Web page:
Surprisingly, the risk factors themselves are interchangeable; apparently the number of these influencing factors is more important than their individual character. Life in a big city plus physical maltreatment plus cannabis consumption sum up to comparable consequences for later aggressive behavior as do sexual abuse plus migration plus alcohol10. But what are the potential molecular and cellular mechanisms (general reviews e.g.12,13), that make one in two young brains vulnerable and persistently altered?
A genome wide association study (Illumina array) for the exploration of different methylation of DNA in blood cells of carefully selected extreme group individuals yielded, on the whole, negative results. In contrast, the determination of histone-deacetylase1 (HDAC1) mRNA14 in peripheral mononuclear cells show a significant increase in the high-risk group, which points at persistent robust epigenetic changes10. Also here, follow-up studies are now indicated. These should include experimental approaches to pharmacological15 and/or psychotherapeutic reversal.
Our data show for the first time on a solid scientific basis a disease-independent fatal relationship between accumulated, precisely defined pre-adult environmental risks and violent aggression. Some of these risks (alcohol, cannabis, and to some degree also negative effects of big cities8) are clearly avoidable. An explorative analysis shows that also polytoxicomania (use of various different legal or illegal drugs) can contribute highly significantly to the described accumulation effect16.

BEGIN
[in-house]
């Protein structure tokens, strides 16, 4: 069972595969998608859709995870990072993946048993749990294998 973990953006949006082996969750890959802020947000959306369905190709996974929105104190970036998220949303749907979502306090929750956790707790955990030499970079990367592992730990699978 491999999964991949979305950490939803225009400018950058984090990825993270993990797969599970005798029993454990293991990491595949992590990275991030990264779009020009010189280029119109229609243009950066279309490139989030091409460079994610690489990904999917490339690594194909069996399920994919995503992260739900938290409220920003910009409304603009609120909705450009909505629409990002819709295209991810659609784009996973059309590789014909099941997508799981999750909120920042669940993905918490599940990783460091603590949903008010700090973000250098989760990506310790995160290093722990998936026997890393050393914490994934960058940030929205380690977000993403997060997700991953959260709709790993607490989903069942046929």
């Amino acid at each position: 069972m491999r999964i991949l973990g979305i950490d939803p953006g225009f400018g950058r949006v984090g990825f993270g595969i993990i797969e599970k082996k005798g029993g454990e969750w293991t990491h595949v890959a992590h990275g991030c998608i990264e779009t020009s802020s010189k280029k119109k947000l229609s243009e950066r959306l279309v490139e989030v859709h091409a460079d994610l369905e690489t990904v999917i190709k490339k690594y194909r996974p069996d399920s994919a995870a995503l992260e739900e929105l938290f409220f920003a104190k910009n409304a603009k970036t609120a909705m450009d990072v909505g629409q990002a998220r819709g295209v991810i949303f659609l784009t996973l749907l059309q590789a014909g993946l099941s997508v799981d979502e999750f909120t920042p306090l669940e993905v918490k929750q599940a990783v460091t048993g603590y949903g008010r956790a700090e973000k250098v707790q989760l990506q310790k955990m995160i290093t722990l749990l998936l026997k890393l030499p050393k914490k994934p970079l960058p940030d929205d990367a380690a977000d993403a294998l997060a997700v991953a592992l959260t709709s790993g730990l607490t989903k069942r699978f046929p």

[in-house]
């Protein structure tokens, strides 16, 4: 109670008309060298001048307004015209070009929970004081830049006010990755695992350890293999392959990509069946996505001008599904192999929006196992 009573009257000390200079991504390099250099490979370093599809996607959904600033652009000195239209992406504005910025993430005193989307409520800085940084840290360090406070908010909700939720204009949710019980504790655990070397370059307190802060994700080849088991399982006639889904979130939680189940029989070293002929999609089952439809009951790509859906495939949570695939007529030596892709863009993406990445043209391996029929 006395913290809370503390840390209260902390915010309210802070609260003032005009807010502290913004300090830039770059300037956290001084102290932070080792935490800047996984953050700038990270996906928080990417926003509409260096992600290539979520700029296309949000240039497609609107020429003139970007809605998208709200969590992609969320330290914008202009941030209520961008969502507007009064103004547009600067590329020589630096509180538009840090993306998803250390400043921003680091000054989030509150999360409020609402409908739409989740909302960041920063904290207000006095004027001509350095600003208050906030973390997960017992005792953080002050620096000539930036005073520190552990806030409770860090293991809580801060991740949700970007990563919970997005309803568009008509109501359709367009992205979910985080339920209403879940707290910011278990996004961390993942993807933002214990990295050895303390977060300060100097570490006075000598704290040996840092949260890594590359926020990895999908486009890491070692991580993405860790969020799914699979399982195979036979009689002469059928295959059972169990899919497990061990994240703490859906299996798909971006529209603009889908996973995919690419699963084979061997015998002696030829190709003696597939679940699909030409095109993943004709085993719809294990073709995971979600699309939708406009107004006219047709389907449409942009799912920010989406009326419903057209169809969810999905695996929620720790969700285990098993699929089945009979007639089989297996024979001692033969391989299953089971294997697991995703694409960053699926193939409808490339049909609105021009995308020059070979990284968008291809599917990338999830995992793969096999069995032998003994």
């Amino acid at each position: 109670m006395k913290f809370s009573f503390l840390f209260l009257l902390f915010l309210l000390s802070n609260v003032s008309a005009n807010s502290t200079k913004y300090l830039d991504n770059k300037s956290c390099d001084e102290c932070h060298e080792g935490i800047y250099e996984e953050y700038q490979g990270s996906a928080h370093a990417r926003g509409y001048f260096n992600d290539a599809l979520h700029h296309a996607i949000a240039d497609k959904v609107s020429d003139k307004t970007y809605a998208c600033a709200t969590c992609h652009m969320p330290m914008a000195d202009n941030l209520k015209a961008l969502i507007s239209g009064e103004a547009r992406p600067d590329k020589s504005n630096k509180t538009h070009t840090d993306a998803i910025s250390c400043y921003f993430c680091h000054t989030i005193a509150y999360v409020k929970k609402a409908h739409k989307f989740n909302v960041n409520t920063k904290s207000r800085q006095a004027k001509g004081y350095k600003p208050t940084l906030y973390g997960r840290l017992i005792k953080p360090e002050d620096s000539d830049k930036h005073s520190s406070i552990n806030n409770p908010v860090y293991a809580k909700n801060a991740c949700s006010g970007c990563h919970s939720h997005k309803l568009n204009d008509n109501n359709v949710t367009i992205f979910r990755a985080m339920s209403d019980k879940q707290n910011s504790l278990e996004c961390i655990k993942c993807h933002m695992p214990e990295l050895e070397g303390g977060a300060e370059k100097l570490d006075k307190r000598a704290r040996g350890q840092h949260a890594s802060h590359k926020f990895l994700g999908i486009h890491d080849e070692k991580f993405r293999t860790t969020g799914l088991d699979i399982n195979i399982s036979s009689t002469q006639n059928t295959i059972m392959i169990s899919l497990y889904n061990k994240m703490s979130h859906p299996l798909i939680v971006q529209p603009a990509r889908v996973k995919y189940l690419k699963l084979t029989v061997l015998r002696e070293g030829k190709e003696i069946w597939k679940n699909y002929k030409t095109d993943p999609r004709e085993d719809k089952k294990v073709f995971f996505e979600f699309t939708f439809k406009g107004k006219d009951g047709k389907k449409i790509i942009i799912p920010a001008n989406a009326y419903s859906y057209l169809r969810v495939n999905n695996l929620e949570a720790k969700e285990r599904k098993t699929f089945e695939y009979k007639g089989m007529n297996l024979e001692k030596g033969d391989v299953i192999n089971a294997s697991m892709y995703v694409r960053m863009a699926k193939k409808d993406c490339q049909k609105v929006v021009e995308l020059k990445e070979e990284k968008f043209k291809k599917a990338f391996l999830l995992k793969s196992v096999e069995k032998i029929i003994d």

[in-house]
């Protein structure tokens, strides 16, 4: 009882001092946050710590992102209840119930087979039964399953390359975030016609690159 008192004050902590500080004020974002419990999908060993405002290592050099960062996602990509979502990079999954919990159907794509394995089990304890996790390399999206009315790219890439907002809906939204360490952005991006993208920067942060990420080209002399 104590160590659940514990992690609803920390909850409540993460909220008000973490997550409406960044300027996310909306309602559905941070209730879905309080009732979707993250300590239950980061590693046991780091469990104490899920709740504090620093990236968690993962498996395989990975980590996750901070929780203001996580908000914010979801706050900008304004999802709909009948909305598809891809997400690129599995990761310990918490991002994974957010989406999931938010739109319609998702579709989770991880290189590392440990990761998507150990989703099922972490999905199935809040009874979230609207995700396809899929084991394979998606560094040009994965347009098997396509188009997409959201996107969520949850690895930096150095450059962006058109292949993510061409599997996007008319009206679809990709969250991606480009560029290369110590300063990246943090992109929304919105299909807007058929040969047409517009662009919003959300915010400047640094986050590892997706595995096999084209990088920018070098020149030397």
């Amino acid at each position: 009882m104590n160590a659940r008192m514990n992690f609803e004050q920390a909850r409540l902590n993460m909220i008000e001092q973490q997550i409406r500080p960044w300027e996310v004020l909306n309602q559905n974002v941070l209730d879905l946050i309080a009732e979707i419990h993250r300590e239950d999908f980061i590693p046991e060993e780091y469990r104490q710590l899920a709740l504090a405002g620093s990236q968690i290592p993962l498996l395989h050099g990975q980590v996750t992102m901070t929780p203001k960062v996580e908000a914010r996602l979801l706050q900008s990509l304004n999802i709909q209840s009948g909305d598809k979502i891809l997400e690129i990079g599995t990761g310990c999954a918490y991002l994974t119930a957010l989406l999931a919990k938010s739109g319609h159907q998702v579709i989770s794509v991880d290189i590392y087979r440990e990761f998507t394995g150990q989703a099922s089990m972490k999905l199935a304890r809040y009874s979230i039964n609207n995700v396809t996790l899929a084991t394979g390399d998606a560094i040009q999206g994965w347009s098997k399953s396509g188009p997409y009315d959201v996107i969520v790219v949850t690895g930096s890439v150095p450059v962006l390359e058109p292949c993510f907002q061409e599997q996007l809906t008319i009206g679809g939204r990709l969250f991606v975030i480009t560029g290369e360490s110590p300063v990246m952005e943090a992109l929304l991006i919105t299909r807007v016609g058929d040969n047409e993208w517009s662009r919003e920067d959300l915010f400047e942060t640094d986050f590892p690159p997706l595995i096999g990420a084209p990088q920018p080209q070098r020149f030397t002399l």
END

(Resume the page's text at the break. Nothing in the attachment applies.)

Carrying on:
Alarmed by these dismaying data we decided to further pursue this line of research which is of considerable socio-political significance worldwide. We especially see young migrants, already arriving in Germany with a “risk burden”, as being vulnerable to a high degree, and consider early intervention measures and respective professional offers of assistance as indispensable.
For this reason, we plan to win public financiers, hopefully supported by politics, for a follow-up study which will be dedicated to an expansion of our recently published findings as well as to the formulation and scientific proof-of-effectiveness of targeted interventions. Further cross-sectional and longitudinal studies including specific assessments of different environmental risk factors, combined with genetic, epigenetic and brain imaging measures, are needed to clarify the developmental mechanisms that lead to aggression in especially vulnerable groups or that contribute to resilience in others. Understanding the detrimental mechanisms will ultimately assist in preventing or even reversing them.
To provide a solid basis for a respective funding application we are currently collecting information on risk factors experienced by a pilot sample (N=100) of young people who reached our country at an age of approximately 18 years (16-25 years of age) as war refugees, partly as unaccompanied refugee minors. First results point to a substantial accumulation of risk factors in nearly all test persons.
This work was supported by the Max Planck Society, the Max Planck Förderstiftung, and the DFG (CNMPB).